than withdrawing in favor of Sen.
George McGovern (D-S.D.).
Conosndig a variety of predictions,
5 ie said he would be doing Me-
Gov rn a greatdisservice and would
harm ihe rforms that have opened
Lhe Democratic convention to popular
participa ion if he were to endorse the
south Dakota Dmocrat.
'Party unity is not achieved with the
mar" wnd of the kingmakir," Muskie
"Ho xna-, r r hand Sen. McGovern a
'illi d t ss lv he tlold a luncheon meet-
ni of t he Notional Press Club.
"I xhii Senator McGovern will use
,he Iime before the convention to draw
in the wisdom and experience of those
1ements of the party not yet prepared
o support his candidacy," Muskie said.
He said McGovern will go to the con-

vntion with between 1,200 and 1,300
elegate votes and said it is only realis-
ic to assume "tht his nomination is
'robable." The winner will ieed 1,509
Mcvern whose planned trip to
O lahoma ti wis cancilled because of a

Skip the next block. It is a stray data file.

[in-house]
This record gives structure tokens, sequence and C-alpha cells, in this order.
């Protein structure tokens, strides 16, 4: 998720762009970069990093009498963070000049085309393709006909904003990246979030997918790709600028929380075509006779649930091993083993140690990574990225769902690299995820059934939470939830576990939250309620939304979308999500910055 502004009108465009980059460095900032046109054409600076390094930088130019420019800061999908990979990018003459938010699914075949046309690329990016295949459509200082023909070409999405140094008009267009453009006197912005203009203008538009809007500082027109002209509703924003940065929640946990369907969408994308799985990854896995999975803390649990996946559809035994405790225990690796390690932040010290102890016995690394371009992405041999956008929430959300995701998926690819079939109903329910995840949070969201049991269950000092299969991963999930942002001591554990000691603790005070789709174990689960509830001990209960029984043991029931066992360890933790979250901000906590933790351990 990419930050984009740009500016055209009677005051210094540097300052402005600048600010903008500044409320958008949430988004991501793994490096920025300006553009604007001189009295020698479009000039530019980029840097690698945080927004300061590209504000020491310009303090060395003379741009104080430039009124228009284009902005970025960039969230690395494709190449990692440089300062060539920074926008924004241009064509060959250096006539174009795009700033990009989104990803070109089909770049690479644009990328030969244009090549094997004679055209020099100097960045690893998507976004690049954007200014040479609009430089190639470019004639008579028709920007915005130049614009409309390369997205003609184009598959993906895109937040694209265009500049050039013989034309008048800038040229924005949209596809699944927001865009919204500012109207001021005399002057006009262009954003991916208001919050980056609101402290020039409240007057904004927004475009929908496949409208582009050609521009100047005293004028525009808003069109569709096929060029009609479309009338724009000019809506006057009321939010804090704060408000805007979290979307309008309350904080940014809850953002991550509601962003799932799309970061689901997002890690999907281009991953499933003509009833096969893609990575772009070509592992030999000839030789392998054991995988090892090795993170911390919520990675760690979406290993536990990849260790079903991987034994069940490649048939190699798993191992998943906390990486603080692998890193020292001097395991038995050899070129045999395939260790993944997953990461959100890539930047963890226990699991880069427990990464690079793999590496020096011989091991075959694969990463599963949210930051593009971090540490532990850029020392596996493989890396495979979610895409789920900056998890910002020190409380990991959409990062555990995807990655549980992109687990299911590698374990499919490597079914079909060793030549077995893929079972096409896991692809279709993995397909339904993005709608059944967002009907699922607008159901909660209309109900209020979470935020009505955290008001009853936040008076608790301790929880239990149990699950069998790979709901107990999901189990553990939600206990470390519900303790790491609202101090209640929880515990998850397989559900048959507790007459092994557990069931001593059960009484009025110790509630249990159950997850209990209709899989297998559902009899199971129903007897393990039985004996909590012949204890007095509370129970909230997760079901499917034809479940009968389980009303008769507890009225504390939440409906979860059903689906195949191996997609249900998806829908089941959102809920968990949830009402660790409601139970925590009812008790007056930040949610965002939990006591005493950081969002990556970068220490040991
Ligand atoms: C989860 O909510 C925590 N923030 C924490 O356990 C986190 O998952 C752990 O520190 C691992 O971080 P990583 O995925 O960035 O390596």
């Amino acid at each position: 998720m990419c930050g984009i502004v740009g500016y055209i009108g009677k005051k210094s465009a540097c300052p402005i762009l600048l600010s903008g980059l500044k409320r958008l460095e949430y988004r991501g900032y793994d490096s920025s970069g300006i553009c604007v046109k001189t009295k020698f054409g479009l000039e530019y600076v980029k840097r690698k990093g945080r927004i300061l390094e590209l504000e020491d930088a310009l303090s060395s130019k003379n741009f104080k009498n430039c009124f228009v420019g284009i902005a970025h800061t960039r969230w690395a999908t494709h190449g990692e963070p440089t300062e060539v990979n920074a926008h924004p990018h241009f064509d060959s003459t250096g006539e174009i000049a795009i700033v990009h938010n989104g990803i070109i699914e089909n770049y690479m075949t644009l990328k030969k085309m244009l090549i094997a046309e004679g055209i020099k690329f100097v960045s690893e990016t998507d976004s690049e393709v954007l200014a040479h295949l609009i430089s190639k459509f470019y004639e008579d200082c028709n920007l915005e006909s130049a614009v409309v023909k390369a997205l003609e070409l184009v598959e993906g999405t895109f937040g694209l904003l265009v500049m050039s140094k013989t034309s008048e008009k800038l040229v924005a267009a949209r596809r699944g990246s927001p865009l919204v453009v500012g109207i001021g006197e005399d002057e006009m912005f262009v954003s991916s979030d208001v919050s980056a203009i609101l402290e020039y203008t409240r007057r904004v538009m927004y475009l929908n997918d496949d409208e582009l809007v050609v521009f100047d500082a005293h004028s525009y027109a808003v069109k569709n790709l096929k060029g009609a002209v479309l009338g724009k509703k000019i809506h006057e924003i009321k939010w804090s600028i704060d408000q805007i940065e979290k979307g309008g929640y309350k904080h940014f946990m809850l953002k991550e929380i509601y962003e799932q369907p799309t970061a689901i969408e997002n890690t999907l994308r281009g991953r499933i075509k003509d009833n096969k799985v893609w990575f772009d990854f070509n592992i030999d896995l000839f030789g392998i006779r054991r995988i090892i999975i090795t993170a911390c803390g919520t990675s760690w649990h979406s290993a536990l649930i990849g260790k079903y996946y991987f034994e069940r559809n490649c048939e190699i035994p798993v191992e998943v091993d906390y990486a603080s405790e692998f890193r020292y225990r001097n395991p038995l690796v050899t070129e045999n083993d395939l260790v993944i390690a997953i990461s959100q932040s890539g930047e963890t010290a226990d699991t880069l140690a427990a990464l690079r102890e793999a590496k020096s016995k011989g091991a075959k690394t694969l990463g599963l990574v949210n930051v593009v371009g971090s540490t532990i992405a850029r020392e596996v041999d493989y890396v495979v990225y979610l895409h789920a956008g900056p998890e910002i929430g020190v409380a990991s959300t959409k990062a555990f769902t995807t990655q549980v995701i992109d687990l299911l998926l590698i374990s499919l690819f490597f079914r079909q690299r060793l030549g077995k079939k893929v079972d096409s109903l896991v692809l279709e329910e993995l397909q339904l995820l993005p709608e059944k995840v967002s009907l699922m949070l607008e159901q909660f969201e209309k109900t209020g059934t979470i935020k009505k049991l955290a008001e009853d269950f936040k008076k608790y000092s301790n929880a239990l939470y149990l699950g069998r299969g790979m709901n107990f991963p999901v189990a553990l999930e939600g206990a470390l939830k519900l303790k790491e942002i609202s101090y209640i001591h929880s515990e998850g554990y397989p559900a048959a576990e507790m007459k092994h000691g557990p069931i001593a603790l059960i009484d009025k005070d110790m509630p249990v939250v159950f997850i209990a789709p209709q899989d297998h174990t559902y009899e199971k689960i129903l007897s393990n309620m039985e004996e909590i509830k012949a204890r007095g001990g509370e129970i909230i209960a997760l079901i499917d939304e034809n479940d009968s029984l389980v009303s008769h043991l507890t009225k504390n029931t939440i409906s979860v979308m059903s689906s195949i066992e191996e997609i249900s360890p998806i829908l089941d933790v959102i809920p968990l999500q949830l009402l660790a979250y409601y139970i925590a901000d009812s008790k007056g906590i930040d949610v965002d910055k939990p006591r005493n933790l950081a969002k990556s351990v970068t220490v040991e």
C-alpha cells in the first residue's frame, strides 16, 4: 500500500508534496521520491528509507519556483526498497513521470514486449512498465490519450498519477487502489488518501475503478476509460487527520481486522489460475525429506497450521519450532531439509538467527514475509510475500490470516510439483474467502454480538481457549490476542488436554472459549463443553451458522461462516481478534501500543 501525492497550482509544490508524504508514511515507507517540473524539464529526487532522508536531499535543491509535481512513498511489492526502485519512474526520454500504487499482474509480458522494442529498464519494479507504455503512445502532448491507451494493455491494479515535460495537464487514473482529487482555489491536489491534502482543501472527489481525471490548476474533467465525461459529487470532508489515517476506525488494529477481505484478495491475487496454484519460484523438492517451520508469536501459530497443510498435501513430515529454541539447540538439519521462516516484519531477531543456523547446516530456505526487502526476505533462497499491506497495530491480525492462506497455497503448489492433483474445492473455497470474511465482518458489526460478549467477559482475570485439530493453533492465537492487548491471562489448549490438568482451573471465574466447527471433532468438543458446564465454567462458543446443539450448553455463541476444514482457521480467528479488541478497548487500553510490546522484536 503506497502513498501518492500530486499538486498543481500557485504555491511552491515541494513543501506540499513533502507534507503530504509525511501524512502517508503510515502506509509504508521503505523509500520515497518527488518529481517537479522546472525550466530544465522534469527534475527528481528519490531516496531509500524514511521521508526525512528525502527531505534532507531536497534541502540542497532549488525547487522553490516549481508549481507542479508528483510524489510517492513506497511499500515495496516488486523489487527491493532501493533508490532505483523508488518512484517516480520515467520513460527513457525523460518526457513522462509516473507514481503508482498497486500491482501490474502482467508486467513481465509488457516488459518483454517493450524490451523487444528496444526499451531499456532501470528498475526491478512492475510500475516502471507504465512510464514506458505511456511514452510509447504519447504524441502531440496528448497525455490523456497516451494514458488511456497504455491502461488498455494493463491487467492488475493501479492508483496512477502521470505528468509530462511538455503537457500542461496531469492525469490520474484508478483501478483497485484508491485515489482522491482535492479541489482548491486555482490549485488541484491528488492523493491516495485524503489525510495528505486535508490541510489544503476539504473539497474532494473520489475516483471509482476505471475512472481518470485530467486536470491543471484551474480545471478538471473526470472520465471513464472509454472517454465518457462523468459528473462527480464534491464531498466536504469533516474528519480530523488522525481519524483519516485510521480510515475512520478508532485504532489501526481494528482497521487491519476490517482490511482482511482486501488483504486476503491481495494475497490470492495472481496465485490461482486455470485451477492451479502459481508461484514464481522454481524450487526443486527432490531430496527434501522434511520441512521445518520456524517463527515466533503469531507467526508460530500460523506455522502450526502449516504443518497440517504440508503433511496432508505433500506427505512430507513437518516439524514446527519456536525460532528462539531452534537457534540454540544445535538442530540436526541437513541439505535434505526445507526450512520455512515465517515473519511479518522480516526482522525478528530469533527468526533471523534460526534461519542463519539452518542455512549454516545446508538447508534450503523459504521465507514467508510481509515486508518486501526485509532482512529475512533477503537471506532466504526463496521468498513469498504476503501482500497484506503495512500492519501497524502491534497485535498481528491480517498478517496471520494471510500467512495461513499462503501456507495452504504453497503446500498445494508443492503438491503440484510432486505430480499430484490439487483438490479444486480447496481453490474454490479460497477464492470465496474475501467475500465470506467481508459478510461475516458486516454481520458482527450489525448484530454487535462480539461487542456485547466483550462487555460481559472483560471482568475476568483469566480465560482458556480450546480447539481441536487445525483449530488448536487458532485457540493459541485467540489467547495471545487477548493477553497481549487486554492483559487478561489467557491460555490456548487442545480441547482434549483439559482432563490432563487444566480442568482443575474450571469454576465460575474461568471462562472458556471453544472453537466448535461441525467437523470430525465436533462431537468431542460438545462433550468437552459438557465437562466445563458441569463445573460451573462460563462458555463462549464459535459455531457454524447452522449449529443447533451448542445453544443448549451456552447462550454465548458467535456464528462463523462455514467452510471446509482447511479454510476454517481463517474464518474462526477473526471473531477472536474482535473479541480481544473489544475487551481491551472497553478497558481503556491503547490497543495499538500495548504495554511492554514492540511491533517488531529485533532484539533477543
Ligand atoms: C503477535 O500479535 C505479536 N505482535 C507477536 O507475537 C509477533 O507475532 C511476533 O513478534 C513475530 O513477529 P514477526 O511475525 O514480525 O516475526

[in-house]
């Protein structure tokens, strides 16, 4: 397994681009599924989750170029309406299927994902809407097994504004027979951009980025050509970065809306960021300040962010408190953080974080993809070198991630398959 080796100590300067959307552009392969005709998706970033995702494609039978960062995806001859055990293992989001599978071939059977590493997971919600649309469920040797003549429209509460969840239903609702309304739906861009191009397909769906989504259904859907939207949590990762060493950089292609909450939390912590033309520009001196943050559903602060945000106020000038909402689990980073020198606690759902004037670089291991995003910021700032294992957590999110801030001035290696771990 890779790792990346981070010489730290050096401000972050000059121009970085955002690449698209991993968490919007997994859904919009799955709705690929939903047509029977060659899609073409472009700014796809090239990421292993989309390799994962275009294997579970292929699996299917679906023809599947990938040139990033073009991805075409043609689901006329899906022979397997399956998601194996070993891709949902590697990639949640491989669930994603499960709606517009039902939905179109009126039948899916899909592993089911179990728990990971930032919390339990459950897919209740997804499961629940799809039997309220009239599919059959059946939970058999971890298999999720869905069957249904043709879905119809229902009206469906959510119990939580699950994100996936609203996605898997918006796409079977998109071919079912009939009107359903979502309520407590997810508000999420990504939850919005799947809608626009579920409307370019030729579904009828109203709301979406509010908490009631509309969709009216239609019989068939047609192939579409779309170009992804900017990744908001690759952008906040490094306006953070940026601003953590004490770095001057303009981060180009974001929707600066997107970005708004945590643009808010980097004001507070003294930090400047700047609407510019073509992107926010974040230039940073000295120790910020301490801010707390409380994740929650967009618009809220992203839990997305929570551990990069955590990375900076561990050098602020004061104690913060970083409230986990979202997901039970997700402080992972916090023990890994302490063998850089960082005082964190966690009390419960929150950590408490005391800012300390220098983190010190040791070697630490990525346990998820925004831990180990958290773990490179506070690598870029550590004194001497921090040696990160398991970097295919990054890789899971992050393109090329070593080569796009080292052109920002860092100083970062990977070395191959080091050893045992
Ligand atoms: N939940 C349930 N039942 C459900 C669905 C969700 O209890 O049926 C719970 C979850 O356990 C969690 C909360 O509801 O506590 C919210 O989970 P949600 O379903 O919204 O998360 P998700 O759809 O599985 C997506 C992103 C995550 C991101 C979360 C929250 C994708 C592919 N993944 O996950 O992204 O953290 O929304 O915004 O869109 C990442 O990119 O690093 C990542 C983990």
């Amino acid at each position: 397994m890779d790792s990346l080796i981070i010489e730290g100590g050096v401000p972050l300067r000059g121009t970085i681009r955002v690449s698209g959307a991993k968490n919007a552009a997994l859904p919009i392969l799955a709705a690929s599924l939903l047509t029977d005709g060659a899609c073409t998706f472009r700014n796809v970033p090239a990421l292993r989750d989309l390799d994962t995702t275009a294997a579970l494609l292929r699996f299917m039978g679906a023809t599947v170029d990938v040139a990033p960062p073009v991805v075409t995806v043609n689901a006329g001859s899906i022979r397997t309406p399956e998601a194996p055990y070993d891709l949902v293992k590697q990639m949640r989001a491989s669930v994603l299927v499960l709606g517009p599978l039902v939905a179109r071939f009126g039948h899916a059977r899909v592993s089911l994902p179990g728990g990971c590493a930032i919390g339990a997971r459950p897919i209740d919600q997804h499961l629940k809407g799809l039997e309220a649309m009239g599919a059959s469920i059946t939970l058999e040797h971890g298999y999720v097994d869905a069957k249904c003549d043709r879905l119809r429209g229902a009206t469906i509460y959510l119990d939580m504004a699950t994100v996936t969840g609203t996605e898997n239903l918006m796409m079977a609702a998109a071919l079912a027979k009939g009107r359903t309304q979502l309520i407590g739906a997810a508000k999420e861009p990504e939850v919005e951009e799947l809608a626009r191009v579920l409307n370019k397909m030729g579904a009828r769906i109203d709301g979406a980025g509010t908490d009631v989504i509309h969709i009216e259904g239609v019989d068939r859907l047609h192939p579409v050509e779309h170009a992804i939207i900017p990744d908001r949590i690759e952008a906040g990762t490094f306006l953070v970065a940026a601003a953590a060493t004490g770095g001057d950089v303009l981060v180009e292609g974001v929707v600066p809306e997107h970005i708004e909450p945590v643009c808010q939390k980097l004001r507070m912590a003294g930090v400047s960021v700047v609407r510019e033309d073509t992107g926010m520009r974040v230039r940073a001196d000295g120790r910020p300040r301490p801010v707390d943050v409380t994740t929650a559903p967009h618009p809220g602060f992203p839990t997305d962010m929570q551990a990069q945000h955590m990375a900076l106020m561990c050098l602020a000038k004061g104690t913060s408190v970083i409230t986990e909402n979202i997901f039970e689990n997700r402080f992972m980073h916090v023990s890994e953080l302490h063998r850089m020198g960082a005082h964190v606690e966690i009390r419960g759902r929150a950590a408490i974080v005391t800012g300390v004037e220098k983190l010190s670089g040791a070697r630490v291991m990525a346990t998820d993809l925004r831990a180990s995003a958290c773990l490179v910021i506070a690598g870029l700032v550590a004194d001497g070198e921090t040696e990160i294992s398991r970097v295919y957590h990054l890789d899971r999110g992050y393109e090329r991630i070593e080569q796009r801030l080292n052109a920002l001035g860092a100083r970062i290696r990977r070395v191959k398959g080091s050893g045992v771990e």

exinmb threat on his plane, was casual
abu ukesdecision.
ii ud ht r'skie had decided to
ei-.ain x in t)" prsidential race, Me-
ovr:n sid ho could not see that the
Jecision would make any findxental
:liffe,'rnce in his own chancs for a
first ballot victory.
"I don't think it huts," lle sxlid. "W
" ie w xnnin without Sei. Muskie and
we will continue to win without lxim
Sen. Hub irt Humphrey (D-Mnix) saii
xe was pleased with Muskie's decision
and said it "kept it a much more open
envention." He said le had talked
with Muskie and that both were in-
terested "in having a party that can

agout io commit a crime -- up
to and including murder, kid-
naping ,gambling, robbery, and
sale of narcotics or marijuana.
State Rep. James Tierney (D-
Garden City), who introduced
the wiretapping legislation in
the House, says it will help law
enforcemert agencies fight or-
ganized crime.
As passed by the House, wire-
tapping wruld be allowed in all
state countics. But the judiciary
committee has amended the bill
to allow wiretapping only in
counties with populations of
400,000 or more, where, accord-
ing to Tierney, most organized
crime is cntered.
One Lasin observer says
"iany legislaWers think further
powe is , sicxcydsinc they
feellawi a's' 'xcxrs>heoriot have
suffieixnt powr to enforce the
'iTl bill xas r.ceived the sup-
port of the Detroit Police De-
pcctincnt exit the' Michigani
PreseutingA ttoinys Associa
However, Sex. Daniel Cooper,
iD-Oak Park) says it is a "ridi-
culous theory" that wiretapping
could hamper organized crime
in the state.
See WIRETAP, Page 2